Gwin is gratified to see small eateries that rely heavily on the Market Street Farmers Market for their ingredients. “I get really excited when I see Jeff from OliBea’s and Drew [McDonald] from the Plaid Apron walking through the market with their wagons full of fresh, local produce and meats,” says Gwin. “So much has changed about the MSFM since the early years. With the advent of ‘Market Money’ more vendors were able to sell more products without committing to personally accepting credit cards. Then the EBT (SNAP) program allowed people getting assistance to experience truly ‘fresh’ food that is so much more tasty and nutritious.”

In 2008, the market became the first farmers’ market in Tennessee to accept SNAP (Supplemental Nutrition Assistance Program) with a script-based system. Says Tolley, “When SNAP benefits moved from food stamps, the physical paper vouchers, to a card, it meant most small farmers and farmers’ markets could no longer accept SNAP benefits. We modeled our program after Texas’s Sustainable Food Center program and began accepting EBT/SNAP cards, giving customers tokens to spend with vendors.”

“Accepting SNAP benefits was a huge change in the organization’s outreach and a core part of the mission,” notes Fork Design architect Forrest Kirkpatrick, a Nourish Knoxville board member. “It elevated the markets from a boutique luxury for those interested in and able to afford local produce, to a food staple for a greater cross section of our community.”

The Birth of Nourish Knoxville

While the Farmers’ Market alone was successful, Tolley thought they could do more. Nourish Knoxville was founded in 2012 by several local farmers and community members who recognized the need to connect local farmers with consumers in the Knoxville area.

“Charlotte first approached me and the other founding board members about forming Nourish Knoxville after her realization of where much of the money generated by the Market was going,” remembers Webb teacher John Schmid. “Most of it was going to support events, like the Biscuit Festival, and other activities of the City Center group that had little to do with expanding the Downtown Market and increasing outreach on the local farm and food scene. That desire to increase investment in the market and in other ways that could positively impact local farmers and educate the community about buying local and eating healthy was the driver in forming Nourish Knoxville.”

Connecting Farmers Directly to Consumers

As more people shopped at farmers’ markets, Community Supported Agriculture, or CSAs, offered a way for farmers to market directly to consumers. “They started as a way to sell extra produce,” says DeAlejandro, “but sometimes now the farmers sell out before they get to the market.” All can be found on Nourish Knoxville’s online Food and Farm Directory.

Jeff and Lyn Johnson of Sequoyah Hills for years had a CSA “subscription” from the Care of the Earth Farm. “I loved that it was organic and local,” says Lyn. “We would get a big box every other Saturday filled with seasonal produce, from the early spring greens, to summer squashes, onions, herbs, and tomatoes. We would plan our week’s menu after the box arrived and we saw what we had to work with. Once in a while we would get a squash or something we hadn’t seen before, and it was fun to find a recipe and learn how to prepare it.”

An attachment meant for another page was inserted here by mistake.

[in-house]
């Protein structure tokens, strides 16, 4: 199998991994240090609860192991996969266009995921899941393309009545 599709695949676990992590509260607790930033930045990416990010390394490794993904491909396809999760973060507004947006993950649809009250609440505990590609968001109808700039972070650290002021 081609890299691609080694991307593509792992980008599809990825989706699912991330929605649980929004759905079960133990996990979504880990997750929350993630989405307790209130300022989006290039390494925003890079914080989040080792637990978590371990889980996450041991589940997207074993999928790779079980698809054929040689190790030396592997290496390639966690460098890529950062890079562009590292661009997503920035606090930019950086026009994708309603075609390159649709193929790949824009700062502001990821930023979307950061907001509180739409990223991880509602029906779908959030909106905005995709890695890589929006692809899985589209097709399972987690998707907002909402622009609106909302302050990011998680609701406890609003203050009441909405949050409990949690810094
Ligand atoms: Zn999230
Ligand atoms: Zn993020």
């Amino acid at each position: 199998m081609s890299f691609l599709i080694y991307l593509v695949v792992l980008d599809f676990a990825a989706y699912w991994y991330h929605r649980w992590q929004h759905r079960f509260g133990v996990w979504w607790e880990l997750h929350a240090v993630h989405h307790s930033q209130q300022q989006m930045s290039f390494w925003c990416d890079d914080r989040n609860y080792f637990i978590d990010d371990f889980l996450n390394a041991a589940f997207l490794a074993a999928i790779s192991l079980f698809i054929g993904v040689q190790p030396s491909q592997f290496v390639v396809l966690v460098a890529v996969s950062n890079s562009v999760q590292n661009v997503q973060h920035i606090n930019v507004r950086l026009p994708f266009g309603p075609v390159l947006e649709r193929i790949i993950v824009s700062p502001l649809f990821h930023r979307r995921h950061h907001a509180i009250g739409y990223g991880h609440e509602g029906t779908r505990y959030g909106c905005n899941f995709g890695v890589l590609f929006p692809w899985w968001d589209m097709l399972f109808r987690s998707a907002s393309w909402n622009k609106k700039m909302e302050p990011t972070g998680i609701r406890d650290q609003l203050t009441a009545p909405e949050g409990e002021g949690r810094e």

Connecting with Underserved Populations

Says Tolley, “In 2016 we were a part of a statewide grant with the AARP Foundation to double SNAP benefits up to $20 per day through their program, Fresh Savings. When that grant ended in 2019, we self-funded SNAP-doubling at our three markets and rebranded as Double Up Food Bucks, which is a national brand by the Fair Food Network. Thanks to a grant from the Tennessee Department of Health, we now fund Double Up Food Bucks at 16 locations in central East Tennessee. In 2022, SNAP recipients spent over $58,000 on local foods across the 16 locations, with 1,251 transactions (or customers).”

Knoxville Area Transit hung signs inside the buses going to Knoxville markets offering Double Up—Market Square Farmers’ Market, New Harvest Farmers’ Market (Bus Route 33), and Eastside Sunday Market (Bus Routes 33 and 34). At Market Square, the biggest market accepting SNAP, the number of SNAP and Double Up Food Bucks transactions rose from 170 in 2019 for $13,208, to 205 in 2020 for $28,626, peaking at 307 during the Covid year of 2021 for $35,492, and moderating to 270 in 2022 for $23,026.

“It’s been amazing to see the changes in Nourish Knoxville over the last decade,” says Kirkpatrick. “It’s been nothing but positive growth. It’s been so successful that I’ve actually lost count and track of what all NK is currently involved in. I honestly don’t know how Charlotte does it. What I do know is that it started with one market, two employees, three board members, and they were all working from home. The staff, the markets, the programs, and the board have all grown expansively since NK was founded, as has its positive effect on this town.”  

How You Can Contribute

As a nonprofit, Nourish Knoxville relies on private donations, grants, and sponsorships from businesses and individuals. Tax-deductible donations may be made online or by check to P.O. Box 2422 Knoxville, TN 37901.

Nourish Knoxville is currently accepting volunteers to assist at the Wednesday Farmers’ Market, Thursday New Harvest Market, and the Saturday Market Square Market. Visit the web site or email for more info.